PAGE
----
Gilbert White and everyday ecology


I feel very fondly for this article since it was finally something that draw on my personal feeling for ecological observation and rhythm. I wrote it whilst pregnant and my (and my daughter’s) growing body exerted its influence on how it developed. I was completely absorbed by the eighteenth-century natural historian Gilbert White and his extensive journals of nature observations of (mainly) his garden and environs in Selborne, Hampshire and was intrigued by how this modelled a kind of profound commitment to seeing, feeling, and archiving the non-human world. I used the Marxist theorist Henri LeFebvre’s idea of ‘rhythmanalysis’ to think about how the body is engaged in rhythm that is critically observant, and represents both a manifestation of and a crucial resistance to capital commodification. I connected White in this way to the slightly later protesting journalist and ‘ranter’, William Cobbett — seeing the two men converge in the tree that they both used their bodies to measure. This is an essay that attempts to understand everyday habits as deeply ecological.

The research for this was funded by a small grant from the Royal Society of Edinburgh, which I used to visit archives of eighteenth-century weather observations at the Meteorological Office library in Exeter, and in various places in London, and to see more of White’s archive in Hampshire.

Rhian Williams, ‘ Gilbert White’s eighteenth-century nature journals as “Everyday ecology”.Interdisciplinary Studies in Literature and the Environment, 24(3), pp. 432-456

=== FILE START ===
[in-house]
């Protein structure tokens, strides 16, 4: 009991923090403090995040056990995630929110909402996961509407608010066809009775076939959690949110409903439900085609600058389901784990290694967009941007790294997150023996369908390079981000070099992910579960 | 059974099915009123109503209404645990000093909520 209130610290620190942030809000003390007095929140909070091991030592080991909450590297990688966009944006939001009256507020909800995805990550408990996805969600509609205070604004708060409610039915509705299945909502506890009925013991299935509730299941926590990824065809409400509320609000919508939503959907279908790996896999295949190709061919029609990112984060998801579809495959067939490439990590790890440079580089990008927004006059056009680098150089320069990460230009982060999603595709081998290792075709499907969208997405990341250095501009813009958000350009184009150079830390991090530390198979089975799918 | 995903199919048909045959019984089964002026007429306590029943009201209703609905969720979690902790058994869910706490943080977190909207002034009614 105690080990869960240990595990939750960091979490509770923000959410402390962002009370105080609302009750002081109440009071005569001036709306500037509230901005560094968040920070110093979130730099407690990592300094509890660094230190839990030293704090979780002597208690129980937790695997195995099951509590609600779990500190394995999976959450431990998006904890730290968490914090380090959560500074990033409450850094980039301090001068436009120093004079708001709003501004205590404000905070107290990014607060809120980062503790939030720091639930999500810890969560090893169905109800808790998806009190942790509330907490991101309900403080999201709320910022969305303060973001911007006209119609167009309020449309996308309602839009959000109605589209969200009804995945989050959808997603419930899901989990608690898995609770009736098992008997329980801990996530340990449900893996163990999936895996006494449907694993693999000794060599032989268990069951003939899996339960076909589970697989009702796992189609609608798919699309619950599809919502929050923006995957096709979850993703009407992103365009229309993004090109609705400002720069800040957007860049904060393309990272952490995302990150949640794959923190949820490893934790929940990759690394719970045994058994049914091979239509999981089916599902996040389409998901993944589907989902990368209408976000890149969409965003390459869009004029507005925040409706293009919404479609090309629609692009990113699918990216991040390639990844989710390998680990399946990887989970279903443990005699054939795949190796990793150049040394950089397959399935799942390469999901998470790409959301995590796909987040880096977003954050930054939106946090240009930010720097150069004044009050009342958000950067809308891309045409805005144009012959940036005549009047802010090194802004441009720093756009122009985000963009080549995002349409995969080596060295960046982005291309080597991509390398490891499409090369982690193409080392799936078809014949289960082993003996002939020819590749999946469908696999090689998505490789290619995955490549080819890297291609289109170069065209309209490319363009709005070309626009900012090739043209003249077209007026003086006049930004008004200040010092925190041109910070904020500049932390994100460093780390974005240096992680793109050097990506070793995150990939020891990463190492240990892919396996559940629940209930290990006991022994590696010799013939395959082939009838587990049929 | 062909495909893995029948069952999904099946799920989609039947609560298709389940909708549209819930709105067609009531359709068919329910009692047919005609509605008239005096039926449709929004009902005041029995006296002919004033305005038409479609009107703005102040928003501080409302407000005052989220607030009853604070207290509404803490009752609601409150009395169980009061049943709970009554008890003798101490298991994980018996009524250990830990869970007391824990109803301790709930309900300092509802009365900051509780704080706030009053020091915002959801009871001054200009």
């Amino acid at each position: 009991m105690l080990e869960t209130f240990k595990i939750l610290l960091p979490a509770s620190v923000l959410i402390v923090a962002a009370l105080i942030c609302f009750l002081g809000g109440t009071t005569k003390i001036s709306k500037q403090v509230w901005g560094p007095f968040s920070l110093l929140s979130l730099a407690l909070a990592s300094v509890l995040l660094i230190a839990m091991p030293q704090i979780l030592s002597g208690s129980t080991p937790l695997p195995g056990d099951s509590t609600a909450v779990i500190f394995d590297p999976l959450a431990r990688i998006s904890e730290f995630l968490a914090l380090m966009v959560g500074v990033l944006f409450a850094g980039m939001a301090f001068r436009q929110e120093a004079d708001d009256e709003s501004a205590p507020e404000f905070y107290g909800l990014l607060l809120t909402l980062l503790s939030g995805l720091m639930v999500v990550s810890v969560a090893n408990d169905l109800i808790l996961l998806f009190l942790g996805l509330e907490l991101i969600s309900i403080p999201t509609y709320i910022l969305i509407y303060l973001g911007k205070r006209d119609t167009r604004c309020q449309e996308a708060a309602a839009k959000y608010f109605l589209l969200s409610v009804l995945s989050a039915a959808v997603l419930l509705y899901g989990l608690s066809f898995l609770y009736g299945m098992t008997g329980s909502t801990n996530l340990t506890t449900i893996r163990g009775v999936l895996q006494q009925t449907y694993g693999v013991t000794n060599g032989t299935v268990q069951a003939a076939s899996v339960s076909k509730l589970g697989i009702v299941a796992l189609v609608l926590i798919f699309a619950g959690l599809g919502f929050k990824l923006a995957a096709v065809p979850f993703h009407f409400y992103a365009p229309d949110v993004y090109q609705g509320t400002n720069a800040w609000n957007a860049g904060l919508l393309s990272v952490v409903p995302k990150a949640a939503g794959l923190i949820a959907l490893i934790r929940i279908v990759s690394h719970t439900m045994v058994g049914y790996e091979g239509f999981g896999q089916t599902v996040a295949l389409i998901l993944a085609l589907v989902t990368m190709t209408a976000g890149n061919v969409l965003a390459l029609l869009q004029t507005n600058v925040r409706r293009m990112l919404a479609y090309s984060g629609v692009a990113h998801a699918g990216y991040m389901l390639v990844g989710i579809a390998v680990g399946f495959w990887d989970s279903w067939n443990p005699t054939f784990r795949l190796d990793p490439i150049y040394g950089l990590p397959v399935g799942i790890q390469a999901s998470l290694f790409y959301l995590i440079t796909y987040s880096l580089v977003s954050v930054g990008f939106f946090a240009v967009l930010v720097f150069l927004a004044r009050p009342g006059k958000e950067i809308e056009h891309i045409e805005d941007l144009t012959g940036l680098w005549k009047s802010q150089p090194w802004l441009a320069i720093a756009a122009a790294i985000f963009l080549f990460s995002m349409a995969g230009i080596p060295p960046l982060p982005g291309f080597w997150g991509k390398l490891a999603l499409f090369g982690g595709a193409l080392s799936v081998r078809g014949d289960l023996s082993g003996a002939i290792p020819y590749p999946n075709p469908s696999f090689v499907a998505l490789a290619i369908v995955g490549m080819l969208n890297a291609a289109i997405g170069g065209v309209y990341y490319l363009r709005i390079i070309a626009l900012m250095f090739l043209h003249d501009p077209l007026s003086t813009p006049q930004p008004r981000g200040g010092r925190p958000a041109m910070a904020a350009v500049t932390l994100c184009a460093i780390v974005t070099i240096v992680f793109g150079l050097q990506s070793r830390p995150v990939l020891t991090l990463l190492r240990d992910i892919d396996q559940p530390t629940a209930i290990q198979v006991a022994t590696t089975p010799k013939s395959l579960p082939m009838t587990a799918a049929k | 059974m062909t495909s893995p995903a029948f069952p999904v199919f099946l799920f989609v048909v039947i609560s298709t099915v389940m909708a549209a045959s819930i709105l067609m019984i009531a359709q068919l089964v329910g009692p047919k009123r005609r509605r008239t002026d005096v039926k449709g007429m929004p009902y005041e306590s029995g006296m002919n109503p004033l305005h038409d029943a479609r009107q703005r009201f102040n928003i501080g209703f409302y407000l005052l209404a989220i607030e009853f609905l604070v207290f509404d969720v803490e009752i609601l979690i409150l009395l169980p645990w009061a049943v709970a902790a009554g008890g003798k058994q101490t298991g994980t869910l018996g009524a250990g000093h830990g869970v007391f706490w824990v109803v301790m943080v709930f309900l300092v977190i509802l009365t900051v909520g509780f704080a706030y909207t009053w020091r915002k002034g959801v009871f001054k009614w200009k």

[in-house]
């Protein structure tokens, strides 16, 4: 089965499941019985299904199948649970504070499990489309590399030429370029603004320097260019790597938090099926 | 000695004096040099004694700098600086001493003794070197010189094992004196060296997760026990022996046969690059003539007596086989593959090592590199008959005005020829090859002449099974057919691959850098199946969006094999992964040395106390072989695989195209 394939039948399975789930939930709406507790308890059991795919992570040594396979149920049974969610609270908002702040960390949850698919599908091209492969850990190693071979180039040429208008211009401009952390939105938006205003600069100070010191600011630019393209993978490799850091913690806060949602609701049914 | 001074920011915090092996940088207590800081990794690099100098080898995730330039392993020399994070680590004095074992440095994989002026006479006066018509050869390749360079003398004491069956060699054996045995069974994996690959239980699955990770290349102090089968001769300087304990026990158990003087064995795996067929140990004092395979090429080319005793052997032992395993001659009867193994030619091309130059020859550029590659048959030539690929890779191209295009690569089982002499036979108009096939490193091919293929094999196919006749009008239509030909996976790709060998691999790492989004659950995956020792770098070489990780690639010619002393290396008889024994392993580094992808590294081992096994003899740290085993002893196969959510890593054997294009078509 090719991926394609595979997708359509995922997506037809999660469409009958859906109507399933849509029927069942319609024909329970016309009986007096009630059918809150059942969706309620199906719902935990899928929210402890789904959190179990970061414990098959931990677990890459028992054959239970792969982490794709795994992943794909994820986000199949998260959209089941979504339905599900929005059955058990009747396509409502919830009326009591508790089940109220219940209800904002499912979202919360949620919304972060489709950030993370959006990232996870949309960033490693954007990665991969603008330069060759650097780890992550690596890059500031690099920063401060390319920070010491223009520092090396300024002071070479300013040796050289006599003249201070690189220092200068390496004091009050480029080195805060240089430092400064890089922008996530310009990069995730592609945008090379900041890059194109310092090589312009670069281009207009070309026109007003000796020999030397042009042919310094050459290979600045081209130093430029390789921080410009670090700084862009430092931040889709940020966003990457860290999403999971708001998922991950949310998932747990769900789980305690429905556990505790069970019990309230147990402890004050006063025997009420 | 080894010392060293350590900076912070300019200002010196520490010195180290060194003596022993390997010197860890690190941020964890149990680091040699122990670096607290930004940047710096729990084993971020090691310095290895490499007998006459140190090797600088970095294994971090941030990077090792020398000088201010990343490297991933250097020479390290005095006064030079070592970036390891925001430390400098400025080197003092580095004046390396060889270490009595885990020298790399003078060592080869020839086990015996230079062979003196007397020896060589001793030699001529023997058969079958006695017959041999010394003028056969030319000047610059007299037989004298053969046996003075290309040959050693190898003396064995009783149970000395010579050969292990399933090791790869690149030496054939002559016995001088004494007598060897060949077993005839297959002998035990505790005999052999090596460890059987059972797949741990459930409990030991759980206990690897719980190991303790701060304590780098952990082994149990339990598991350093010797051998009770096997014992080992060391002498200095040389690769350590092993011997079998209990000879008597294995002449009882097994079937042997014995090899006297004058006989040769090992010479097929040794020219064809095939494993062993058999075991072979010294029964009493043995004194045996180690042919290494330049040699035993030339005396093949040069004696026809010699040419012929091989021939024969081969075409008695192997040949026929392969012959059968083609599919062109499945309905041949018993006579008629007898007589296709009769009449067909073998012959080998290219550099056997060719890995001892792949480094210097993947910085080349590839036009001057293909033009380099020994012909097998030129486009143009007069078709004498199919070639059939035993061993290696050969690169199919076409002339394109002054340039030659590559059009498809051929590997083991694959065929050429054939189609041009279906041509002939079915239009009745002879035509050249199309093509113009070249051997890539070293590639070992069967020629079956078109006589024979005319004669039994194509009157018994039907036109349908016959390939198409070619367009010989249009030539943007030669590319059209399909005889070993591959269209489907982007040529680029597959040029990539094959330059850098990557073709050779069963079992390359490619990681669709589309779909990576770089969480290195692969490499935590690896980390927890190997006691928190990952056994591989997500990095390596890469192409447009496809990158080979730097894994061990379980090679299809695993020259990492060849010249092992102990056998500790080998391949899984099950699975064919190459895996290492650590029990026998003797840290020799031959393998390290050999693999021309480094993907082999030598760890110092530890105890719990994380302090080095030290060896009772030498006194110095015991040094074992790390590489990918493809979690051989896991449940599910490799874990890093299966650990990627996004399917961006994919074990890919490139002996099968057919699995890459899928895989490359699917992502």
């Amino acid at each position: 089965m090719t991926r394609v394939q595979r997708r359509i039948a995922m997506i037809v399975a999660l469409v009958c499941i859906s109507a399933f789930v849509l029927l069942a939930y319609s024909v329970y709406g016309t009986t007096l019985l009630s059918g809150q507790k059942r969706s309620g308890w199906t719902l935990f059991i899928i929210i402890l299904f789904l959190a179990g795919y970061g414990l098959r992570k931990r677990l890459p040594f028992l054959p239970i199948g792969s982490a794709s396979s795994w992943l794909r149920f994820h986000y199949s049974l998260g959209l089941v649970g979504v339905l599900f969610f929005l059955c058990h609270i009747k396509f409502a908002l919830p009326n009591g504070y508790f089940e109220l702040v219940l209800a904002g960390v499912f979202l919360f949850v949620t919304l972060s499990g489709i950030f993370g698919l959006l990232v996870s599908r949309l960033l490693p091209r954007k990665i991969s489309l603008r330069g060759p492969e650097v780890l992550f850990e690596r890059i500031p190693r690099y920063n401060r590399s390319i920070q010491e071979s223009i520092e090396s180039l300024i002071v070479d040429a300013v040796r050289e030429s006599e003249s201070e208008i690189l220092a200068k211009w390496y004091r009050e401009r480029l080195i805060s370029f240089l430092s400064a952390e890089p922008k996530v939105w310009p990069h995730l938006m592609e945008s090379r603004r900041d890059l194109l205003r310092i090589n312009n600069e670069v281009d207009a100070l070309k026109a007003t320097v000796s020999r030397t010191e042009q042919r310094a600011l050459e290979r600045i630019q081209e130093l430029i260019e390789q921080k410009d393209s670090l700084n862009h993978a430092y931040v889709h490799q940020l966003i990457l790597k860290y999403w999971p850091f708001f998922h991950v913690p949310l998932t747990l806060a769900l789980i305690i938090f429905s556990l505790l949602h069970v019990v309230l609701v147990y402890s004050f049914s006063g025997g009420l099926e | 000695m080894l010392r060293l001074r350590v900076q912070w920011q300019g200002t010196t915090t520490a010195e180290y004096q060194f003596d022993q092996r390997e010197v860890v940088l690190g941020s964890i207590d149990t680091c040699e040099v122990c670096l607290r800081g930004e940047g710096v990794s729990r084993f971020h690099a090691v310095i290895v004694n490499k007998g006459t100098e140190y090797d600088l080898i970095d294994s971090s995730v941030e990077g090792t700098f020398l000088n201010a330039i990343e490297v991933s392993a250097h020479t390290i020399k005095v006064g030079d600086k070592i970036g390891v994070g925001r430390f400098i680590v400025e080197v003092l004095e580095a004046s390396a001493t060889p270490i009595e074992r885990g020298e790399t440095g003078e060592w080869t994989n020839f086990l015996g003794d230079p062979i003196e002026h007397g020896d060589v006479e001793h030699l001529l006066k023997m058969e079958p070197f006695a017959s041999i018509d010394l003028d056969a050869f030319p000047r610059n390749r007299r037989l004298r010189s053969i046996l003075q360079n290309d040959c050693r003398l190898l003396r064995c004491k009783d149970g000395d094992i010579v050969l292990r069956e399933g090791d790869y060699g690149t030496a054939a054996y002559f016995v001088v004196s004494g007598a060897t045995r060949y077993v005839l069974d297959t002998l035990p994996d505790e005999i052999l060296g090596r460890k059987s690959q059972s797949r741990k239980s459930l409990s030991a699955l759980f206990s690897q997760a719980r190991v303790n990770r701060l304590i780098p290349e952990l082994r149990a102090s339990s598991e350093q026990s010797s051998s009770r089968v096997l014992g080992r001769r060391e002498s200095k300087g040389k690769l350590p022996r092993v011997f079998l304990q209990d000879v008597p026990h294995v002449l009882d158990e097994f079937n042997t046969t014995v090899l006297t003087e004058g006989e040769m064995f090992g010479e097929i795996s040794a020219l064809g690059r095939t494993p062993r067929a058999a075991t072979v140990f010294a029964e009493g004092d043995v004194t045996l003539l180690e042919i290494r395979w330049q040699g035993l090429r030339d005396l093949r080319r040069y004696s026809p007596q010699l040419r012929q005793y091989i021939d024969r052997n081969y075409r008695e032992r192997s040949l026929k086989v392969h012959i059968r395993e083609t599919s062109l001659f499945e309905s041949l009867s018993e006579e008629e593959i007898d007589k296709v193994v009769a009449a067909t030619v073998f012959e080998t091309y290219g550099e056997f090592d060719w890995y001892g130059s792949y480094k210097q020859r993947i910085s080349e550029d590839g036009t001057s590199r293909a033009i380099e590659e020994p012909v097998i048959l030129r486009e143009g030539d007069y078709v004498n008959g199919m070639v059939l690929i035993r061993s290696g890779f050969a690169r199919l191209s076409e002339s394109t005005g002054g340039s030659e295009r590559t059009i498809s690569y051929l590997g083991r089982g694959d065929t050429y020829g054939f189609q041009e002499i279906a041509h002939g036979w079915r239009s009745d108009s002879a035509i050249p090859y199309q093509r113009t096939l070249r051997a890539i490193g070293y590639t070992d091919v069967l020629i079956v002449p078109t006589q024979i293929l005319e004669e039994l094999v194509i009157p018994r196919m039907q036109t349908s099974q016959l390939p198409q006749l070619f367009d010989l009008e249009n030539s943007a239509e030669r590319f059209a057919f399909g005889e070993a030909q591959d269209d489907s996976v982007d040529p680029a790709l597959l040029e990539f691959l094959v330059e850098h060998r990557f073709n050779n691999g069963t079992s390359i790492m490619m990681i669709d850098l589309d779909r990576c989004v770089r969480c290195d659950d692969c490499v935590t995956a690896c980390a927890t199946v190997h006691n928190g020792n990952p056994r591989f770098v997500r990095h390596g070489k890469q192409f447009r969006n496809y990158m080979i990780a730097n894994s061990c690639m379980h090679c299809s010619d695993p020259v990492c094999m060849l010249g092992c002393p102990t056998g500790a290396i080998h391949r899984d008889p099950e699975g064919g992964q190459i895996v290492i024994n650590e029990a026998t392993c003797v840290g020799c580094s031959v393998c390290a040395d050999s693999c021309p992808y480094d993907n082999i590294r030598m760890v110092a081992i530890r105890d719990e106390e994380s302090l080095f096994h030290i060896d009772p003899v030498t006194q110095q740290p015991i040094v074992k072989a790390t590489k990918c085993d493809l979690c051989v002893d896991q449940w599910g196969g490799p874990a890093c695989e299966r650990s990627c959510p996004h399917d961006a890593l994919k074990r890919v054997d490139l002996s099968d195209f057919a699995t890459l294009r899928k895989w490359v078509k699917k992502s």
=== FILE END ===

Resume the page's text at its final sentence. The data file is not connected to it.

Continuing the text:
** Gilbert White’s diaries are kept at the British Library and have restricted access. This is an image of his brother Henry’s estate/farm ledger, also at the BL. Mss British Library ADD MS 43816

Wordsworth and eco-poetics

This was an invited contribution to a special issue of this journal edited by Emma Mason and including essays by really famous scholars (and then me…yikes) taking really innovative and surprising angles on Wordsworth. Asked to consider Wordsworth’s relationship with eco-poetics, I was compelled to think about the flooding in 2009 of the Cumbrian town of Cockermouth, and of Wordsworth’s house and garden there. The curator of the museum had spoken at the time of how the garden was engulfed when the River Derwent broke its banks and that the river water brought with it piles of detritus from the nearby town’s flooded shops. This prompted me to think about those material totems of commerce and of craft, and of how they invoked the histories of commerce and craft that Wordsworth’s Lyrical Ballads record through emotional response and ravaged communities. From here I found myself tracing the moments of fear, ambivalence and violence in Wordsworth’s engagement with the natural world, and the impact of class and occupation on one’s ability to be ‘in rhythm’ with the non-human. It works towards a reading of ‘Nutting’ where I tried to engage the feeling of stone and moss that he evokes so movingly in that poem, before the economics of land capital intervenes and distorts. Now I recognise that Jane Bennet’s notion of ‘vibrant matter’ and entanglements would have helped here, but I used Tim Morton and Emma gave me the wonderful recommendation of Kathleen Stewart’s Ordinary Affects, which has remained with me ever since: I feel again and again that Stewart’s book is the book of our times; so perceptive, and so beautifully written.

Rhian Williams, ‘ Wordsworth and eco-poetics’.Questione Romantica, 3(2) (2014), pp. 31-46